Thursday, April 2, 2015

Daily Lenten Post, Maundy Thursday

Why can't we wash each other's feet?

I decided to read John 13:1-20 today, since it's Maundy Thursday. My understanding is that this day is so named because of Jesus' mandate ("mandatum" in Latin, which was somehow shortened to "maundy") to wash each other's feet in John 13. Jesus does also give the command that his disciples love each other in John 13.

It's the eve of the crucifixion. Jesus gathers with his disciples to share what he knows is one last meal with them. And they still don't get it. He's already told them--more than once--what's going to happen. What will it take for them to understand?

So he does something ridiculous. Maybe up to this point we could argue that all his talk of serving and love has been that--just talk (I don't think I'd actually argue that, but for the sake of this post, we could think about saying that...)...well, and some pretty impressive miracles, too, actually! To drive his points home that the disciples have to (1) be part of him and the Father and (2) love in a different kind of way than mere "earthly love," Jesus gets up and does one of the ickiest servant's jobs. In fact, even though we in our modern American culture have clean feet, for the most part, albeit perhaps slightly sweaty (I speak for myself, now!), we just don't wash each other's feet! We don't do it! If washing each other's feet is Jesus' real command, then we are not on board!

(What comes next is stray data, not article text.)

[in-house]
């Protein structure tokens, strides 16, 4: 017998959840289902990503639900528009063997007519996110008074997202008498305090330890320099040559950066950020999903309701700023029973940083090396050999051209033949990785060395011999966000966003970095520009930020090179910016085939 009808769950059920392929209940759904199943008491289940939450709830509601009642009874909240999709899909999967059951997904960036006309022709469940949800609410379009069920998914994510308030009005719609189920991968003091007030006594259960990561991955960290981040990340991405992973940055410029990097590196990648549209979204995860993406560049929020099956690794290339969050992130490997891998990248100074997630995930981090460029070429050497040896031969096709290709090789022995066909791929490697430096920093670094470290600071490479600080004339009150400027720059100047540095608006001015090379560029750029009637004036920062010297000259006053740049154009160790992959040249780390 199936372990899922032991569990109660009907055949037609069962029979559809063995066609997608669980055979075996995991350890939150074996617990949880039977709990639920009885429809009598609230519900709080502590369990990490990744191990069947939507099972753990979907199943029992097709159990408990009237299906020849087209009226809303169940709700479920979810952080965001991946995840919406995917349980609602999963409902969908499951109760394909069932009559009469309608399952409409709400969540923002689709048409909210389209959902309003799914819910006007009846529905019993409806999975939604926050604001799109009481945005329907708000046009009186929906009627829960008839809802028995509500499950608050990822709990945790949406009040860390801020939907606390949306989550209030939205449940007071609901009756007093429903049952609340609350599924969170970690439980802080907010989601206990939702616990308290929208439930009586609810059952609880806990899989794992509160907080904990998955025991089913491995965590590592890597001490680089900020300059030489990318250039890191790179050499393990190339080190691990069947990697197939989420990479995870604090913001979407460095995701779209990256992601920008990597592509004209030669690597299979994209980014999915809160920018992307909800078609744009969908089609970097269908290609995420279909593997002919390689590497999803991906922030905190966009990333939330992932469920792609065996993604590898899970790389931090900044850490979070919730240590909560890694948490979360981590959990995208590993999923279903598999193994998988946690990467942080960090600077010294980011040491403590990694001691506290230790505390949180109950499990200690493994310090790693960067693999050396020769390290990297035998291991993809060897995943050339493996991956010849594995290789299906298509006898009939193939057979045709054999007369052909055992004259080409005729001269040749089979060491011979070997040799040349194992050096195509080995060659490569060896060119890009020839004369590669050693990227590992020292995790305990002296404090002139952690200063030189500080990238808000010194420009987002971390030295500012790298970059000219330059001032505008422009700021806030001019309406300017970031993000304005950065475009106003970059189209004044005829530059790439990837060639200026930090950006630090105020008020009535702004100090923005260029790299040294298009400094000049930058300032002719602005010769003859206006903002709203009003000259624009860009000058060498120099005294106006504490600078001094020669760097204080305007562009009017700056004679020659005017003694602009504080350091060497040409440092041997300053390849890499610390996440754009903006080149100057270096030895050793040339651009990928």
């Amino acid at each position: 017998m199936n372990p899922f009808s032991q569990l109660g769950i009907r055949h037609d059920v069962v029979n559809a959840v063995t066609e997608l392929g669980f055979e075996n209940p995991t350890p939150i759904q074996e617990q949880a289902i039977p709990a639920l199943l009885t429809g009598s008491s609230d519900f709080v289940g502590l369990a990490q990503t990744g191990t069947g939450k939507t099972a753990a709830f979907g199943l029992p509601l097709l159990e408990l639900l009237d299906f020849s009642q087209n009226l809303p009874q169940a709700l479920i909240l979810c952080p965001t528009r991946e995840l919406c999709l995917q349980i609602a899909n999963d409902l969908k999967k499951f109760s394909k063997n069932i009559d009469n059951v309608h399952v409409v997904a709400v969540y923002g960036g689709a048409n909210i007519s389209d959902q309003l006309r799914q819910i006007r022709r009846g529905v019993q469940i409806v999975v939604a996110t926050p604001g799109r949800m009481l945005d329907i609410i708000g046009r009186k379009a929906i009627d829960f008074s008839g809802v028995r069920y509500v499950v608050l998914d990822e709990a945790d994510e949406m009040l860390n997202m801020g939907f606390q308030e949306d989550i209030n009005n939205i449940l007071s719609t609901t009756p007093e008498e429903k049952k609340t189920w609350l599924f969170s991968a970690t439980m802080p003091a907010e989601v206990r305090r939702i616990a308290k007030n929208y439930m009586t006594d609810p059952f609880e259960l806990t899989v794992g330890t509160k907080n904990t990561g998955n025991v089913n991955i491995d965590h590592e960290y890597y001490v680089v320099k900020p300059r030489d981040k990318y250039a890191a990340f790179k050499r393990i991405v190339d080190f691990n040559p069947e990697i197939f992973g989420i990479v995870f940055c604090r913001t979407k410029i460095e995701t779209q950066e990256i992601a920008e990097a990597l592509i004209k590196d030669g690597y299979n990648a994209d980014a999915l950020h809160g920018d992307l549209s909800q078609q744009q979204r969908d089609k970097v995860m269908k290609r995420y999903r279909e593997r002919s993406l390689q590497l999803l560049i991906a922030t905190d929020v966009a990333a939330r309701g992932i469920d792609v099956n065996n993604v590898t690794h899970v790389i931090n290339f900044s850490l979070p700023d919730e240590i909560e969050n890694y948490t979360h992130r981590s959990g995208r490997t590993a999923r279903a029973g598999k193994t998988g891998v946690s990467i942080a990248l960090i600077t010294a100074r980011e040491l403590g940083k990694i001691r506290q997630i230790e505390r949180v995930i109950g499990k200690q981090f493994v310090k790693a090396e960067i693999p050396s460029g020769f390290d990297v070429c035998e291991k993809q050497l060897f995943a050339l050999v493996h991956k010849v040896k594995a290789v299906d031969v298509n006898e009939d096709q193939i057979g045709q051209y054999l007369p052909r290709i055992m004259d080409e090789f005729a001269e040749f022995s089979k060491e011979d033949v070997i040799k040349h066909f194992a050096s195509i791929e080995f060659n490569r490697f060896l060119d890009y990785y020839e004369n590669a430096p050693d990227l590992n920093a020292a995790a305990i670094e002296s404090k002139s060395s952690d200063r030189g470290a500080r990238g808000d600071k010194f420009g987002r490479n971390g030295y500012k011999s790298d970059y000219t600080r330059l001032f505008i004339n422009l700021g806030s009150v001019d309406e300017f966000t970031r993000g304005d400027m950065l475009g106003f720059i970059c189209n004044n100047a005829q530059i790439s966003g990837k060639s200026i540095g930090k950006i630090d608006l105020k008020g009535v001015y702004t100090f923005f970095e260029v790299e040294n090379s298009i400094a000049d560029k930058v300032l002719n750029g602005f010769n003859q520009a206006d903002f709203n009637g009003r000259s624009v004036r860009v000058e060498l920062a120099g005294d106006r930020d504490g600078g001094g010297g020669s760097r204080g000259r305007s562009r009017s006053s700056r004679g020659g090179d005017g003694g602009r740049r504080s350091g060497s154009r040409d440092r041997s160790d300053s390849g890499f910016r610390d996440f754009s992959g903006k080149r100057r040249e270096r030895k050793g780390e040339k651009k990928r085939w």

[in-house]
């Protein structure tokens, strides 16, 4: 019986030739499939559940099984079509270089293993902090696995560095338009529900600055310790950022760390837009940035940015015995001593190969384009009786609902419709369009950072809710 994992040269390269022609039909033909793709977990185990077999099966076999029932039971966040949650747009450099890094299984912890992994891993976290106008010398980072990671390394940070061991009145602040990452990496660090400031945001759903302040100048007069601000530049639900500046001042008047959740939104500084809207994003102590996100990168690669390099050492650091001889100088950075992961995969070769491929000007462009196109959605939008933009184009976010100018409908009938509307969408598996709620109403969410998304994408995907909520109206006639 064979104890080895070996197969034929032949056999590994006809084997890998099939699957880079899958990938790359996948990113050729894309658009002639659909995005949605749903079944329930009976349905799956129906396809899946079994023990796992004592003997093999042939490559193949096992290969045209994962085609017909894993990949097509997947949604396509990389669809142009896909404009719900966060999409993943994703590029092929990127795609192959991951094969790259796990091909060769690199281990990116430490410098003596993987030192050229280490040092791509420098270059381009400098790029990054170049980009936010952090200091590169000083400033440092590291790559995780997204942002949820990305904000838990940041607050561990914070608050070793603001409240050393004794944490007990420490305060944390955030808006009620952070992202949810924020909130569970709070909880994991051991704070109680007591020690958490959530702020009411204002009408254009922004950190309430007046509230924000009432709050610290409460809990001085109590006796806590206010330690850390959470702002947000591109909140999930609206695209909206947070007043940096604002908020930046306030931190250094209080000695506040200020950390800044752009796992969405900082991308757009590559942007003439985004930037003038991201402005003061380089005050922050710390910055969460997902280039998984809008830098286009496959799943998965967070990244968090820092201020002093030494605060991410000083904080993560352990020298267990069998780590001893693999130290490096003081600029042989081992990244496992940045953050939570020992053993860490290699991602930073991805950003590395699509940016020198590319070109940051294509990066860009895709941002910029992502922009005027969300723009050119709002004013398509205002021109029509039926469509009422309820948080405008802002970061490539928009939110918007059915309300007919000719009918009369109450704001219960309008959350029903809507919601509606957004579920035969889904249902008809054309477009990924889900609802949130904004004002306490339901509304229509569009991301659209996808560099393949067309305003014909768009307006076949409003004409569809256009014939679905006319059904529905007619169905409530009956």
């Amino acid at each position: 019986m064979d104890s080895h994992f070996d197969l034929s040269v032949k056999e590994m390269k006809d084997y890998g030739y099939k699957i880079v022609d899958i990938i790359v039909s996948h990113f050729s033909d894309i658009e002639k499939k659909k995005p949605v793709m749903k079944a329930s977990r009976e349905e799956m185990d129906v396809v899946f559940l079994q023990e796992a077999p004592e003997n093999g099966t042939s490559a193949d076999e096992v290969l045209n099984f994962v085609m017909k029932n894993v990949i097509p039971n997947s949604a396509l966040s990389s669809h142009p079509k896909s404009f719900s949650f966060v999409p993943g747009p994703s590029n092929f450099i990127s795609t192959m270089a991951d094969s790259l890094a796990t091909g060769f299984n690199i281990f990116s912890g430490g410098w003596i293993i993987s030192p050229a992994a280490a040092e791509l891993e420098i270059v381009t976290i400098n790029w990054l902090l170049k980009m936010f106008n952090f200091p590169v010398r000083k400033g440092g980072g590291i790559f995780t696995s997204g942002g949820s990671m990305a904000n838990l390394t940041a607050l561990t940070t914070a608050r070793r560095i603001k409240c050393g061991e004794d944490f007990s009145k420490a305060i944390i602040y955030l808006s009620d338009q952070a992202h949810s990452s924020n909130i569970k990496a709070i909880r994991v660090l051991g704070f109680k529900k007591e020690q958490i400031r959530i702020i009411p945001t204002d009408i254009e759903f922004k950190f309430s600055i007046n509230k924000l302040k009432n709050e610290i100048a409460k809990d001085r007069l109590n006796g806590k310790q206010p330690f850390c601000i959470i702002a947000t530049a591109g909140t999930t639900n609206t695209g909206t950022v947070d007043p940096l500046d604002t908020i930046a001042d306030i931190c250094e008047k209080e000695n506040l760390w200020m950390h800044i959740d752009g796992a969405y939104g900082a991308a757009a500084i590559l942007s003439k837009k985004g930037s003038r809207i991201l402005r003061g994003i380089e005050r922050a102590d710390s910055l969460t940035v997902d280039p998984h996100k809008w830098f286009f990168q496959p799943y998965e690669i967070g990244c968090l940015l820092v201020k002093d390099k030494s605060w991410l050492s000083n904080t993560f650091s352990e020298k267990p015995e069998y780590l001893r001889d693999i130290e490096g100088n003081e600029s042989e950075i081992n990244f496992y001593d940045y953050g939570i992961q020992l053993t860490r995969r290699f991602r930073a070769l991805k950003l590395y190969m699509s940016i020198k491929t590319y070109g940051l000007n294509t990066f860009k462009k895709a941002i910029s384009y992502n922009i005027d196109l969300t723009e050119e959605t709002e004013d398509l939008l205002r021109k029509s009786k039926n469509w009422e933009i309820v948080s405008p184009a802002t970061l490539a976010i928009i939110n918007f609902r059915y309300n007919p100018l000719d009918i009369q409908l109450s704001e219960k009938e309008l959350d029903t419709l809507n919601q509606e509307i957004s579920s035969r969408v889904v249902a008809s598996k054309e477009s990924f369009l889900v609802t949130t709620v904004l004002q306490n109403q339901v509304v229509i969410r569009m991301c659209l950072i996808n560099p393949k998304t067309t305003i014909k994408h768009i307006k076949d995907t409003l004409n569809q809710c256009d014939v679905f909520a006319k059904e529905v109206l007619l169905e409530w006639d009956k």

Nope. Not gonna happen, Jesus. My shoes are staying on and my feet are staying put. Who are we? Are we Peter--"no way, Jesus--you can't serve me by washing my feet!"? No, we're someone else--someone who wasn't even there, I guess. Sure, our culture is different, but we do plenty of other stuff Jesus commands (and some people claim Jesus commands things the gospels never even recorded!). Why can't we let our feet be washed? Why can't we wash each other's feet? What is so wrong with this command, this profound act of selfless love that we in America--except for a couple denominations that call it a sacrament--won't do it? Something to think about on this "Maundy" Thursday.

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